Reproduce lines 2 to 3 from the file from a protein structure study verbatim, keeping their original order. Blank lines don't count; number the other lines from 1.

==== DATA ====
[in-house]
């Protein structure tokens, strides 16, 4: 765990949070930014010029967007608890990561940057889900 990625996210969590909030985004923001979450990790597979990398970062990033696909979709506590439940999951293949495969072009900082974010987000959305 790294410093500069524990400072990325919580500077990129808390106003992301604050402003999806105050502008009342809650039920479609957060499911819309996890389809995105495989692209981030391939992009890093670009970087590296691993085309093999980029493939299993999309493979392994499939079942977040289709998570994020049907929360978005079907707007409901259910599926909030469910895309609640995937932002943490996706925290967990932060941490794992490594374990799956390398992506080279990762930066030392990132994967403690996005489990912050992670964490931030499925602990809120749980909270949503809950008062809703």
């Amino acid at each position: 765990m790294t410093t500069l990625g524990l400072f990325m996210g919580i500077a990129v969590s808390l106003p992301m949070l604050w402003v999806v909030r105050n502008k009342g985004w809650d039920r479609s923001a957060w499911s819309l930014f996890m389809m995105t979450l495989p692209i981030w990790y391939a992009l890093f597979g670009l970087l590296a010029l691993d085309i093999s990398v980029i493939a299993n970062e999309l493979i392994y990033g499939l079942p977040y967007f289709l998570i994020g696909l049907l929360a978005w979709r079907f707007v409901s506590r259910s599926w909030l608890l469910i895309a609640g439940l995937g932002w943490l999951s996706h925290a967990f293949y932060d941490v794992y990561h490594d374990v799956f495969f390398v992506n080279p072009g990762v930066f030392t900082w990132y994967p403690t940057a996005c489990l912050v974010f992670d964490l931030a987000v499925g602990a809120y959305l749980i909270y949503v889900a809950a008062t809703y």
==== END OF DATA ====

């Protein structure tokens, strides 16, 4: 765990949070930014010029967007608890990561940057889900 990625996210969590909030985004923001979450990790597979990398970062990033696909979709506590439940999951293949495969072009900082974010987000959305 790294410093500069524990400072990325919580500077990129808390106003992301604050402003999806105050502008009342809650039920479609957060499911819309996890389809995105495989692209981030391939992009890093670009970087590296691993085309093999980029493939299993999309493979392994499939079942977040289709998570994020049907929360978005079907707007409901259910599926909030469910895309609640995937932002943490996706925290967990932060941490794992490594374990799956390398992506080279990762930066030392990132994967403690996005489990912050992670964490931030499925602990809120749980909270949503809950008062809703």
């Amino acid at each position: 765990m790294t410093t500069l990625g524990l400072f990325m996210g919580i500077a990129v969590s808390l106003p992301m949070l604050w402003v999806v909030r105050n502008k009342g985004w809650d039920r479609s923001a957060w499911s819309l930014f996890m389809m995105t979450l495989p692209i981030w990790y391939a992009l890093f597979g670009l970087l590296a010029l691993d085309i093999s990398v980029i493939a299993n970062e999309l493979i392994y990033g499939l079942p977040y967007f289709l998570i994020g696909l049907l929360a978005w979709r079907f707007v409901s506590r259910s599926w909030l608890l469910i895309a609640g439940l995937g932002w943490l999951s996706h925290a967990f293949y932060d941490v794992y990561h490594d374990v799956f495969f390398v992506n080279p072009g990762v930066f030392t900082w990132y994967p403690t940057a996005c489990l912050v974010f992670d964490l931030a987000v499925g602990a809120y959305l749980i909270y949503v889900a809950a008062t809703y």